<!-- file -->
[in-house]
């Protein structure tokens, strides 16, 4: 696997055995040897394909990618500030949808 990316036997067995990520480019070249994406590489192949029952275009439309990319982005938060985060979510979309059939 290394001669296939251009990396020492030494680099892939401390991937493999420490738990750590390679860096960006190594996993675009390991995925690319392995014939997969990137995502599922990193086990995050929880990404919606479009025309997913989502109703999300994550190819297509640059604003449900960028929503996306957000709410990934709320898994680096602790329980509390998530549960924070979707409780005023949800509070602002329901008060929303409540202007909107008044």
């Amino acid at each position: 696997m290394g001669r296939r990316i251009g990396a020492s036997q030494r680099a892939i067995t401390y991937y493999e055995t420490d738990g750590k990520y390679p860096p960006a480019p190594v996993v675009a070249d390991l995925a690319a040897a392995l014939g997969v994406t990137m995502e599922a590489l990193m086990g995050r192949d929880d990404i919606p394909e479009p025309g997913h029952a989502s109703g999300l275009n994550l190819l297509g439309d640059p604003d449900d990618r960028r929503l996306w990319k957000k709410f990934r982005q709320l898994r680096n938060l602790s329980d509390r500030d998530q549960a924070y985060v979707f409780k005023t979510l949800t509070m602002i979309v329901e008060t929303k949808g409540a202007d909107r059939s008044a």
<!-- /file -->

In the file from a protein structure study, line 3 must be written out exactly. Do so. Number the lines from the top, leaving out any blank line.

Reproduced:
């Amino acid at each position: 696997m290394g001669r296939r990316i251009g990396a020492s036997q030494r680099a892939i067995t401390y991937y493999e055995t420490d738990g750590k990520y390679p860096p960006a480019p190594v996993v675009a070249d390991l995925a690319a040897a392995l014939g997969v994406t990137m995502e599922a590489l990193m086990g995050r192949d929880d990404i919606p394909e479009p025309g997913h029952a989502s109703g999300l275009n994550l190819l297509g439309d640059p604003d449900d990618r960028r929503l996306w990319k957000k709410f990934r982005q709320l898994r680096n938060l602790s329980d509390r500030d998530q549960a924070y985060v979707f409780k005023t979510l949800t509070m602002i979309v329901e008060t929303k949808g409540a202007d909107r059939s008044a």